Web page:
By Michael Shifter
Twenty years ago it would have been hard to imagine that all Latin American and Caribbean governments would have created an organization that excluded the United States. It would have been equally unthinkable that the head of the International Monetary Fund would have gone to the region to request help for a European economic crisis.
But as both these events took place last week, it was clear how much has changed over the past two decades. Much of Latin America is increasingly confident and assertive on the global stage. The region is politically independent of the United States. In most countries, macroeconomic management has been exemplary and fiscal discipline has been the norm.
The formal launching of CELAC (Community of Latin American and Caribbean States) revealed the strength of regionalism in Latin America. It was symbolically important, and enabled Hugo Chavez to claim that his Bolivarian dream had been realized.
To be sure, there are many questions about CELAC, including its purpose, structure and financing. Declarations of unity mask sharp policy and political differences among its 33 member governments. But it does convey what Washington already knows: that its influence in the region continues to decline. The United States is preoccupied, and struggling to deal with other foreign policy priorities and its own profound economic and political problems.
Yet most of the region’s governments are more pragmatic than ideological – and most continue to seek cooperation with the United States on many issues. The region welcomed US Congress’s recent approval of the free trade agreements with Colombia and Panama. The few presidents who are more confrontational towards the United States remain a minority. Still, the United States was, notably, absent from the meeting.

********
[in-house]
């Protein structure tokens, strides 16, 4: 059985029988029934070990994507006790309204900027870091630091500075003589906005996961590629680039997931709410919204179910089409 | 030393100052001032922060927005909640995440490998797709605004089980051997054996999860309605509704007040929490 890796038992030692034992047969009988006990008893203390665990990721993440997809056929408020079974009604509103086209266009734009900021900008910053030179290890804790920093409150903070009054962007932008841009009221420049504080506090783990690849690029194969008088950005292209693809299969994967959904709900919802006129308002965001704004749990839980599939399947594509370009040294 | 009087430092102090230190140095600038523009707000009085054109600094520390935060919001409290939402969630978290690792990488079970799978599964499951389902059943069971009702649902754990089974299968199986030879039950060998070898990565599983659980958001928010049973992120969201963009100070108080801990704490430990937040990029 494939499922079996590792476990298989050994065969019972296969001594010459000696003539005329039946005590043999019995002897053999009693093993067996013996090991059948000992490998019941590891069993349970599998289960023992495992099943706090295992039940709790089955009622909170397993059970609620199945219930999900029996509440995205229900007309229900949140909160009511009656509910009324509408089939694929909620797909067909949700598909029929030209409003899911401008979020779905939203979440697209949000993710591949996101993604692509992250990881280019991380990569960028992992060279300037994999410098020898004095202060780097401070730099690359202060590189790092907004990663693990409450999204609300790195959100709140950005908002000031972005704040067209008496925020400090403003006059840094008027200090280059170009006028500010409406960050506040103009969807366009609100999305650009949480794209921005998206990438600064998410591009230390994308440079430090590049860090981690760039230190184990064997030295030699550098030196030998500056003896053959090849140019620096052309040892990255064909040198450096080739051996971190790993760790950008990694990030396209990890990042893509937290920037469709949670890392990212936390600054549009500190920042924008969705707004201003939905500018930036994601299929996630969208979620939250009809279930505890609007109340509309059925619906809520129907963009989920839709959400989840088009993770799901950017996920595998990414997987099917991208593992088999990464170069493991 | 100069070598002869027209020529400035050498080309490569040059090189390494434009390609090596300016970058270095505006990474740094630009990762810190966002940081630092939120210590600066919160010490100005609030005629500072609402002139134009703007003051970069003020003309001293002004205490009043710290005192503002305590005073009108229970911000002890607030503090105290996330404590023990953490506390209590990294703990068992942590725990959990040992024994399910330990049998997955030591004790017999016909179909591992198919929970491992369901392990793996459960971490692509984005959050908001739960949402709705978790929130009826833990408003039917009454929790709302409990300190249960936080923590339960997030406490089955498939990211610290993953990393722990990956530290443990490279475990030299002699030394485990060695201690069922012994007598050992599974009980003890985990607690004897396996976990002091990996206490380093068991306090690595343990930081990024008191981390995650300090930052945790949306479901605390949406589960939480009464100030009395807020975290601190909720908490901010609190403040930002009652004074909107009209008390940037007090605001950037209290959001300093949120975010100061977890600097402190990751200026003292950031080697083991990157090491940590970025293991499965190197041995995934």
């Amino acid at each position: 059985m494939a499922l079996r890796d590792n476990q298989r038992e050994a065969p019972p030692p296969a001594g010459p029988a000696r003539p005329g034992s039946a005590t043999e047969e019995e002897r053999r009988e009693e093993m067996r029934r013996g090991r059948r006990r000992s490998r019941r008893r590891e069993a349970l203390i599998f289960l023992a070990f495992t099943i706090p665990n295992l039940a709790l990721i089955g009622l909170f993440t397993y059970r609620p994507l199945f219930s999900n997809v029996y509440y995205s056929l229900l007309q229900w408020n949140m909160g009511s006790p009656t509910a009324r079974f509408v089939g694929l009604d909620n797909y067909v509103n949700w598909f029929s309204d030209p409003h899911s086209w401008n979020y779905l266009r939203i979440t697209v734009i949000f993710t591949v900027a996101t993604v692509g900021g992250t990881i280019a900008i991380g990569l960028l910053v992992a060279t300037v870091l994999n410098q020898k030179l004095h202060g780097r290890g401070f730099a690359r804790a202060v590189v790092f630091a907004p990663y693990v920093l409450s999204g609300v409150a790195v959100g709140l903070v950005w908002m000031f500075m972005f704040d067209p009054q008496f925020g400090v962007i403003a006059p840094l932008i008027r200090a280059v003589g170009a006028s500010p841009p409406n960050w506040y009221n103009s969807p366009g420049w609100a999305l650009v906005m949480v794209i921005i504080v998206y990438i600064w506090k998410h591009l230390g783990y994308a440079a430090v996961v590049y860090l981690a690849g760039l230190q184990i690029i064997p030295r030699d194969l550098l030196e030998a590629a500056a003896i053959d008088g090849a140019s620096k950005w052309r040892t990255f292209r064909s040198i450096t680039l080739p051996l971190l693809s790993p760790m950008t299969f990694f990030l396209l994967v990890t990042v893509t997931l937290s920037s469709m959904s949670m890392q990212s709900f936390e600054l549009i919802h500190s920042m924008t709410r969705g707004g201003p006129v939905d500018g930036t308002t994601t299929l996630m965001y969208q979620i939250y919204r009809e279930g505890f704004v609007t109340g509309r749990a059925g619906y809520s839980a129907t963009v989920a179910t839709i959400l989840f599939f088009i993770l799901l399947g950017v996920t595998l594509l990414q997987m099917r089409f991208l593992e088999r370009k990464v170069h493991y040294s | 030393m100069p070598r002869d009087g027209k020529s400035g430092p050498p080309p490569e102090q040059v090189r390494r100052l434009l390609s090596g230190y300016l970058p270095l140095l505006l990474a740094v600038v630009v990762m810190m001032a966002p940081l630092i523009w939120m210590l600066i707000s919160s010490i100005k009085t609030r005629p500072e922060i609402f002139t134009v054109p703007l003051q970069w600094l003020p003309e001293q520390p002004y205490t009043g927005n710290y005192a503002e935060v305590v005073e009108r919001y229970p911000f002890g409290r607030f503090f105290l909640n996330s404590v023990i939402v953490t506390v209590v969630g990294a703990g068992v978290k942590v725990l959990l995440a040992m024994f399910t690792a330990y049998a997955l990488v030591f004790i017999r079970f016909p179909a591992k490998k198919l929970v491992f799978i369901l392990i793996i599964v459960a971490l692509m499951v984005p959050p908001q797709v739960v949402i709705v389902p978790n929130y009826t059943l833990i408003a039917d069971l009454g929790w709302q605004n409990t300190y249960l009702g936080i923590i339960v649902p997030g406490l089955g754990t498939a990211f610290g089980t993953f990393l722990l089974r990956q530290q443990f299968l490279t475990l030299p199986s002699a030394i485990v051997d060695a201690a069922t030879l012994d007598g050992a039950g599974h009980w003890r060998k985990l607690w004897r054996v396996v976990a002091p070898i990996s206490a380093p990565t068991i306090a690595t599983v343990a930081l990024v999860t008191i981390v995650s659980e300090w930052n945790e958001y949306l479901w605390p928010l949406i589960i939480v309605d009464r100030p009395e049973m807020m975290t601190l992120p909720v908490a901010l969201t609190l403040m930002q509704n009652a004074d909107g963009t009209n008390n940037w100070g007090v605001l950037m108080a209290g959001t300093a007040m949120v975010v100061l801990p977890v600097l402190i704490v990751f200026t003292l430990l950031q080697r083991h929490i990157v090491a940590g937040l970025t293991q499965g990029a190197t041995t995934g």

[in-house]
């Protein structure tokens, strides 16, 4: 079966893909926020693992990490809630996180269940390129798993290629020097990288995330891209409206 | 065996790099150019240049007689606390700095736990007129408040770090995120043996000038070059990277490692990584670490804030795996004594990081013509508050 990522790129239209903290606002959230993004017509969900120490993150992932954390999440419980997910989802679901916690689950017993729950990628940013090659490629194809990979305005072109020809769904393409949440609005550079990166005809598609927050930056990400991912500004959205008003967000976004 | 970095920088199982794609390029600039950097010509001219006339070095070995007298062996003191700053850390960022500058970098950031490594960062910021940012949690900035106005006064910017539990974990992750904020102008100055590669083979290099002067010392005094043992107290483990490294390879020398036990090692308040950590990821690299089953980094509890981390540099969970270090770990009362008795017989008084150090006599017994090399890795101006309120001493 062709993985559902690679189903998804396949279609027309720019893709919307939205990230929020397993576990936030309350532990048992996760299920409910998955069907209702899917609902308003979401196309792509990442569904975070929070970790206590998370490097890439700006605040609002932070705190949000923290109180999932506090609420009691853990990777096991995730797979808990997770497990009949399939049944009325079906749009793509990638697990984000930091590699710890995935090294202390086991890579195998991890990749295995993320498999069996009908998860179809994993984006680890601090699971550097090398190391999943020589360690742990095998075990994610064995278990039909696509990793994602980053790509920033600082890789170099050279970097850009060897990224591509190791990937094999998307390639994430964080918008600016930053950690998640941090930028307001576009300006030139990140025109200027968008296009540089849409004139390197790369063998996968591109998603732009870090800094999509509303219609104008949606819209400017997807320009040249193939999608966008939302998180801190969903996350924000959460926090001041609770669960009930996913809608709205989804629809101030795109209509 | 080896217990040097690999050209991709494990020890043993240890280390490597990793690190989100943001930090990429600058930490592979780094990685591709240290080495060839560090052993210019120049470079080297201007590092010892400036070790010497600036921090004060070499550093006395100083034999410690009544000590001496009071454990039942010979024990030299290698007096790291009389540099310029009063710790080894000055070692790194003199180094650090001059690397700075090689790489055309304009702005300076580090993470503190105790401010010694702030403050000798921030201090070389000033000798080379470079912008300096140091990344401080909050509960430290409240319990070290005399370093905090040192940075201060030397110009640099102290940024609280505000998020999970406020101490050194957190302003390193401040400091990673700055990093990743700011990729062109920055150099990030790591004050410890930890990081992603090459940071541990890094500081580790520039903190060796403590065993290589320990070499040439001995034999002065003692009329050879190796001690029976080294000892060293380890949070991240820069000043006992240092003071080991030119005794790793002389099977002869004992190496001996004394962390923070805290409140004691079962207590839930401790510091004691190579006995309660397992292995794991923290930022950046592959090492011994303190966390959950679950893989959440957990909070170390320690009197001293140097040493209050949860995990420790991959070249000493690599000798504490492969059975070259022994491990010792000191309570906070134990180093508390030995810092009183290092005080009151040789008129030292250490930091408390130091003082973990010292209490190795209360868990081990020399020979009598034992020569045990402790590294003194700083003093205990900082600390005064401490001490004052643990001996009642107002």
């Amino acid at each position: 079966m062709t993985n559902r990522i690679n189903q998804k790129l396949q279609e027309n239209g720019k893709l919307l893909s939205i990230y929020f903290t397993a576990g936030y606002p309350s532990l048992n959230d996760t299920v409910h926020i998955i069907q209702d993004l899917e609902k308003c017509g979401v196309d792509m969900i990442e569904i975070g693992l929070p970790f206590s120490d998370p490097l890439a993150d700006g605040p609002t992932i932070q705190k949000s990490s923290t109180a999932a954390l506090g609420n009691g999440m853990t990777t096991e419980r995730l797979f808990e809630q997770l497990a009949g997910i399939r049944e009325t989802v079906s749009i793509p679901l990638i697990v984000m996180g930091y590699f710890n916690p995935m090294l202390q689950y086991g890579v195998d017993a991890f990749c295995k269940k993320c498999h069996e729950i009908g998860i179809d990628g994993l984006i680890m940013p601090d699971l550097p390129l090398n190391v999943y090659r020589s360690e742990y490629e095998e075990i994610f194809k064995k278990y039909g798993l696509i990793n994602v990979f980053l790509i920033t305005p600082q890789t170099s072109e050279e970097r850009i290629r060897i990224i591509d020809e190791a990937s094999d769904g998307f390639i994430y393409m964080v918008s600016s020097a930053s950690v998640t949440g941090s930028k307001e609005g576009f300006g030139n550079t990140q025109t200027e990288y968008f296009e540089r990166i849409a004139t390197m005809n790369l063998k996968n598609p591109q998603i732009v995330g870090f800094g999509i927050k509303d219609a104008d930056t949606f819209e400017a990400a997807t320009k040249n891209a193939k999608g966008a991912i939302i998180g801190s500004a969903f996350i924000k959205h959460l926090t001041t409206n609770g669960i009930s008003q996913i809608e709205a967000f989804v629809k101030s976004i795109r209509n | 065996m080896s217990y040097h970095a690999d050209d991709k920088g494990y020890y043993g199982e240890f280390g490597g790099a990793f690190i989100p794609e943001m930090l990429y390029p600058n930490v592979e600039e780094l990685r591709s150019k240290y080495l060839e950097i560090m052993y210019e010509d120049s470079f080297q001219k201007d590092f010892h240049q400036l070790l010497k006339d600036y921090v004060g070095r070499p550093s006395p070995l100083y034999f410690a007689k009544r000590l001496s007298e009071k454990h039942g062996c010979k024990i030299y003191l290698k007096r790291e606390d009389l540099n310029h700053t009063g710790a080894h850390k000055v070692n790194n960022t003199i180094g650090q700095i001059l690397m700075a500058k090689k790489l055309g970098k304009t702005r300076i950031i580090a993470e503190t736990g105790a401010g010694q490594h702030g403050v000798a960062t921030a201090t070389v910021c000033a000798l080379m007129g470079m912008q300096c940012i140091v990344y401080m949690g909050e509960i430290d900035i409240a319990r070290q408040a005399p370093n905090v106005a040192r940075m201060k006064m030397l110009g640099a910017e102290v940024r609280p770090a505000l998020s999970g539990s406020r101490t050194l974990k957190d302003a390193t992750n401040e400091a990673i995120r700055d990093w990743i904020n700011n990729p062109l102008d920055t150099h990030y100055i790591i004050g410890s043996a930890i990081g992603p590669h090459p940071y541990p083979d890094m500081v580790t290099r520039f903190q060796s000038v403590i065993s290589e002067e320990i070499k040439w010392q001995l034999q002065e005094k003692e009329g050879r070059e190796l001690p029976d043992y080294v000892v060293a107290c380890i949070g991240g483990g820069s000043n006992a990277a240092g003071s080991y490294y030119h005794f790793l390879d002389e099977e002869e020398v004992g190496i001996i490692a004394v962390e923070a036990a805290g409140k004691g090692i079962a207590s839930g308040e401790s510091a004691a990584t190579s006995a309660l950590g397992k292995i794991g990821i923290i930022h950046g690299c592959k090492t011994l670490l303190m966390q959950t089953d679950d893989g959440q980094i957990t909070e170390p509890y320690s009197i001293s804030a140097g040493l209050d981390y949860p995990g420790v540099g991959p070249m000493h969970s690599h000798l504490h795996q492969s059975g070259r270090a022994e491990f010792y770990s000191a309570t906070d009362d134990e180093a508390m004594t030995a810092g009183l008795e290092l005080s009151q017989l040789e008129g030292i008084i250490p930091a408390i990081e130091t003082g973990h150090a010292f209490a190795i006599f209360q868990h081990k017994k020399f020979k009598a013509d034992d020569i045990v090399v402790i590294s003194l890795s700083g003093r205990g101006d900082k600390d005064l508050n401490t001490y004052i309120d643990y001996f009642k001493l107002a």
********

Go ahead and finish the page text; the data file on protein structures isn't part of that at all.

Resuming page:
At the same time as the CELAC meeting was taking place in Caracas, Christine Lagarde, the new IMF director, was on a visit to Peru, Mexico and Brazil. Not too long ago, when any IMF official traveled to the region, the finance ministers would prepare themselves to be scolded for fiscal mismanagement. They were told they were responsible for economic crises.
But the roles have now been reversed. Lagarde came not to lecture the Latin Americans but rather to praise them and recognize their impressive macroeconomic performance and discipline. She also came to ask for assistance, should it be needed, to prevent the most catastrophic economic scenario in a troubled Europe.
It was politically smart for Lagarde to come to Latin America with that message: she knows that the region is increasingly influential and has an important voice in global affairs. Brazil and Mexico, both G-20 members, especially stand out.
To be sure, one should be careful not to exaggerate the US’s decline and Latin America’s rise. The global outlook is both fluid and uncertain. A sudden change in China’s economic situation – and a resulting drop in the price of commodities—could quickly dim the prospects in several key South American countries. Latin America could once again need the IMF, just as Europe does today.
But it is worth reflecting on how dramatically the world has been transformed. Last week’s launch of CELAC – without the US – and the reason behind Lagarde’s South American visit, leave little doubt that the region is not what it was just a short while ago.